Case Presentation: A 48-year-old female with a past medical history of opioid dependency and right hip arthroplasty presented with complaints of fevers and purulent drainage at her surgical site. Pertinent exam findings included fever, tenderness, and erythema on her right hip. Initial creatinine, bicarbonate, and magnesium were within normal limits. She underwent irrigation and debridement with initiation of IV antibiotics. Hospitalization was complicated by post-operative blood loss anemia, acute kidney injury, hypoglycemia, hypotension, and hyperkalemia, peak potassium 6.5 mmol/L. Treatment included IV fluid and blood transfusions with improvement in anemia and kidney function. Hyperkalemia persisted despite treatment with IV insulin, sodium polystyrene sulfonate, furosemide and sodium bicarb infusion. Initial work-up included urine osmolal gap and trans-tubular potassium gradient which reflected hyporeninemic hypoaldosteronism. Additional lab work revealed serum ACTH 1.5 pg/ml, random cortisol 7.5 mcg/dL, TSH 0.24 mcIU/ml, and free T4 0.5ng/dL. Nephrology and Endocrinology were consulted for assistance with refractory hyperkalemia and hypoaldosteronism. Cosyntropin stimulation test revealed an intact adrenal response despite low baseline ACTH and cortisol levels. Continued hypoglycemia and hypotension prompted concern for secondary adrenal insufficiency and functional evaluation of the pituitary with serum prolactin and IGF-1. Empiric stress-dose steroids lead to resolution of hypotension, hyperkalemia, and hypoglycemia.

Discussion: The etiology of the patient’s refractory hyperkalemia remained unclear despite extensive workup and resolution of kidney injury. As hyperkalemia can precipitate fatal arrhythmias, identifying the etiology and initiating management is crucial. Serology revealed functional adrenal glands. Thyroid studies with low ACTH level raised suspicion for secondary insufficiency; prolactin and IGF-1 levels, ordered to evaluate pituitary function, were normal. Literature suggests that cortisol acts on potassium via a mineralocorticoid-like effect. The patient was empirically treated with a course of high dose IV steroids with excellent response and subsequent normalization of hyperkalemia. Her clinical status continued to improve with normal ACTH and cortisol on recheck 4 weeks after discharge.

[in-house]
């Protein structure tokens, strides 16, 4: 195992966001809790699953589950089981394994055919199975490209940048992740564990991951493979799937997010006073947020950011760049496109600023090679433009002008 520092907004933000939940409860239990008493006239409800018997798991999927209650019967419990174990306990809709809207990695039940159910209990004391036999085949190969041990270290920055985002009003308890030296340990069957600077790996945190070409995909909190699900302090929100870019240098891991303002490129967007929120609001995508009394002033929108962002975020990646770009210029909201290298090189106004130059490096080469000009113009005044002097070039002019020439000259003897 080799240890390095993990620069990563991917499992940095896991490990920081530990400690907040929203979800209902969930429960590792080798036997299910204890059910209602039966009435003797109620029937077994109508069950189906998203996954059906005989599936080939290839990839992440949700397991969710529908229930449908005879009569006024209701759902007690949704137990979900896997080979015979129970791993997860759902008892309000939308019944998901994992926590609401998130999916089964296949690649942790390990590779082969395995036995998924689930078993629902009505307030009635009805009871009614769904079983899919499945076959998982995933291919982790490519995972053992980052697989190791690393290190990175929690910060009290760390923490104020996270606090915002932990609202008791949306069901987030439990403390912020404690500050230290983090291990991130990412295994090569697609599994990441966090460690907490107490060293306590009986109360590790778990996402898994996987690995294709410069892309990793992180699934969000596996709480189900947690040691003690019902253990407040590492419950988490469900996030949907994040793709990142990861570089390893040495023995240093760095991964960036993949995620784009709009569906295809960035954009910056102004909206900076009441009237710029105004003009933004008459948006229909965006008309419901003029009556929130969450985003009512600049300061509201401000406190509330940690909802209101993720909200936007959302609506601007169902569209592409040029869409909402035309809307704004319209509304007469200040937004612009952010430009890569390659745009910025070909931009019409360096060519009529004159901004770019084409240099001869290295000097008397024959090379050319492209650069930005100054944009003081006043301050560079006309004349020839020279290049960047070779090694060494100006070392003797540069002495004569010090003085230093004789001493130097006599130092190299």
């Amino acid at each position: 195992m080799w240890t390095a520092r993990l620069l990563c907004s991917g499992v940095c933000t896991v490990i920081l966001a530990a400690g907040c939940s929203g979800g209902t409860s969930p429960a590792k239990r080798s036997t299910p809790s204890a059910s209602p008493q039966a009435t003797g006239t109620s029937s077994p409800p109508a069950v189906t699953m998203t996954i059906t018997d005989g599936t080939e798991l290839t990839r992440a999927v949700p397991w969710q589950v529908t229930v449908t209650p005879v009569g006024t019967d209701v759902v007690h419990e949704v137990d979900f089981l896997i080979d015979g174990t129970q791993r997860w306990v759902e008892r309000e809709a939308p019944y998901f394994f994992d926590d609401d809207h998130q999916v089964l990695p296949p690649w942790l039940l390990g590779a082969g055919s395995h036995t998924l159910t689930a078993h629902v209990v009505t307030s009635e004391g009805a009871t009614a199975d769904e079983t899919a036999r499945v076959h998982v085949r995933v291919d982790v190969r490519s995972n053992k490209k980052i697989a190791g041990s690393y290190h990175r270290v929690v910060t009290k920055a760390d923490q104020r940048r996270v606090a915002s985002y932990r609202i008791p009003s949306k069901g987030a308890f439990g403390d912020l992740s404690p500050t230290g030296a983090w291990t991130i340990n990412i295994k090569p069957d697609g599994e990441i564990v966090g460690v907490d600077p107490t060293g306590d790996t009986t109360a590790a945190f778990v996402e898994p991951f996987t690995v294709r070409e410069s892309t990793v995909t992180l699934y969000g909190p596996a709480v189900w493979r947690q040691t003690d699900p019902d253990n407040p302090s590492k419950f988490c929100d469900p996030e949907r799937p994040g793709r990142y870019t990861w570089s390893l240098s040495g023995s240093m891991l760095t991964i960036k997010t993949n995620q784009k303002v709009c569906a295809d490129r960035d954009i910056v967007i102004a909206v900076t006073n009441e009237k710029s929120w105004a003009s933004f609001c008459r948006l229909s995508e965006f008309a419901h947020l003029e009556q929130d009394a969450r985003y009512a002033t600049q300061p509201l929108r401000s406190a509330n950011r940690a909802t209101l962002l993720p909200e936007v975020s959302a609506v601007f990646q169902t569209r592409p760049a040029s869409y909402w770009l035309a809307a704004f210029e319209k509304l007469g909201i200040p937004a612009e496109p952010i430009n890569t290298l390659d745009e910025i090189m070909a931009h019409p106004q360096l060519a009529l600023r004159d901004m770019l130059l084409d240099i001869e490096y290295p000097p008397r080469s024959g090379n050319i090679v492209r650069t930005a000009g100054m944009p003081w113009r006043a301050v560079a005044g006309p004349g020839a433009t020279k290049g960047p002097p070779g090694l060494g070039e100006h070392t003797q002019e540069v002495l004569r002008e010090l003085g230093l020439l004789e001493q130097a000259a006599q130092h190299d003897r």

Conclusions: The evaluation of adrenal function is essential in the workup of refractory hyperkalemia. The use of stress dose steroids reflects a potentially effective therapeutic strategy. Diagnosis can be challenging and may ultimately reflect a multifactorial etiology. If a clinician is unable to identify the source for hyperkalemia, treatment with a trial of steroids should be considered. Further diagnostic investigation is needed to delineate management when multiple etiologies are suspected.